You should probably consider a test run on MAME when working with DSRs, since it uses the original ROMs.
So will Classic99 if you tell it to. It's not in the menu yet, but it's no harder than configuring MAME. Configure a disk image drive on DSK1, DSK2, or DSK3 normally, then exit the emulator. Edit Classic99.ini and change the "Type" for that drive from '2' to '3', and it will access the image using the TI DSR. I don't recommend this for general use yet only because it doesn't support the usual range of Classic99 functions yet - it runs the DSR and nothing more. (So, 180k disk image maximum, DSK1-3 only).
In additional when using the default DSR, Classic99 will emit debug in the logs if you stomp on the reserved DSR memory locations, telling you which locations you stomped on and what address the code that did the stomping was at. The debugger is there to help, particularly large amounts of debug are provided for disk access.
The following tests are made for every disk access to the Classic99 DSR (and will debug a warning if violated):
-verifies that the workspace is GPLWS at >83E0
-verifies that the CRU base is stored at >83D0
-verifies (loosely) that the DSR entry point was stored at >83D2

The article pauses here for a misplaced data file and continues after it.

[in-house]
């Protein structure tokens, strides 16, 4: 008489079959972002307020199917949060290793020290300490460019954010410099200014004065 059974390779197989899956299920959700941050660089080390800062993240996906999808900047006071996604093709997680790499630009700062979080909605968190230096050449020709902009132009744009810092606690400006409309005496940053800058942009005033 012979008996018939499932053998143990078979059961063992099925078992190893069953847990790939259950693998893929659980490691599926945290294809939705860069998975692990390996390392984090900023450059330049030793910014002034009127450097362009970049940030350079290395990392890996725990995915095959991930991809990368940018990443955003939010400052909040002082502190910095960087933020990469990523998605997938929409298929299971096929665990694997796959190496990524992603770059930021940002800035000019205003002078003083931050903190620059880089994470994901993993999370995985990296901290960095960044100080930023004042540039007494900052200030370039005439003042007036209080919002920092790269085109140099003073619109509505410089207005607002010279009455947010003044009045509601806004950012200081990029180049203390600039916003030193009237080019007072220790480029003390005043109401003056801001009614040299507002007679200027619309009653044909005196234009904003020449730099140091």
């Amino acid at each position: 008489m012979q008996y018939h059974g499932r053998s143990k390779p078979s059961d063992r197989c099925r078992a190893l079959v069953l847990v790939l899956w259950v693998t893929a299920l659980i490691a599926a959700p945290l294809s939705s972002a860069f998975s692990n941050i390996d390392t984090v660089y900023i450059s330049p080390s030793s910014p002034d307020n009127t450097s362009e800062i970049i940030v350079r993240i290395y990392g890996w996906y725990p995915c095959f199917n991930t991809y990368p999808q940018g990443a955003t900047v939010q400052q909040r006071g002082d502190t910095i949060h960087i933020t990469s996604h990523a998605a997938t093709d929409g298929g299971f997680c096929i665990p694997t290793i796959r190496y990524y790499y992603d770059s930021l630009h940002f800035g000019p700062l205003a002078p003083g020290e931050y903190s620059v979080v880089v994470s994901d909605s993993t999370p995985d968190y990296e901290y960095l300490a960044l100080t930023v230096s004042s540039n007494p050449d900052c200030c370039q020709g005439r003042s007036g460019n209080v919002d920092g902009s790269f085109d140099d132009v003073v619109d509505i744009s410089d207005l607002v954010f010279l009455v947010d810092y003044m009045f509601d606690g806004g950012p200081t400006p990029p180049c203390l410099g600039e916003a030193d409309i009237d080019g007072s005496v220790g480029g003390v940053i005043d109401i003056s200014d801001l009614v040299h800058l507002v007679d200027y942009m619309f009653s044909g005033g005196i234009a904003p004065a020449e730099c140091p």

-validates the PAB address is greater than >000D (otherwise there isn't room for the PAB when you backup to the start) - this one will refuse to execute the DSR as well
-validates that the DSR name length is 7 or less (this is the "DSK1" part and there are hard-coded limits)
-validates that the PAB opcode is valid
-checks several places if the PAB overruns the top of VRAM
-warns on filenames (including path) longer than 32 characters
-checks the top of VRAM pointer at >8370 for the disk buffers
-verifies the first four bytes of the VRAM buffer header are intact (except LSB of top of RAM pointer)
-verifies the number of files value is less than 9 (maximum supported by Classic99's DSR, more means corruption happened) - there is an option to breakpoint if these values are corrupt and a real TI controller card would crash on the call
Then AFTER the DSR call happens, it again checks the pointer at >8370, and validates the first four bytes (including the VRAM top LSB skipped above - that's a bug that won't be an issue in Classic99 yet, I was envisioning CF7 support for that one...) It also checks to see if any user code touched any of the actual buffers.
I don't know if that covers the case you ran into, I've been adding cases as I hit them myself. In general though, if Classic99 doesn't throw any warnings in the debug log, you have a pretty good chance of it working. If you test with the TI DSR option, then you're running the actual DSR code. That said, always good to test on multiple platforms, particularly if you are uncertain. The above options are meant to try and help you understand WHY it doesn't run.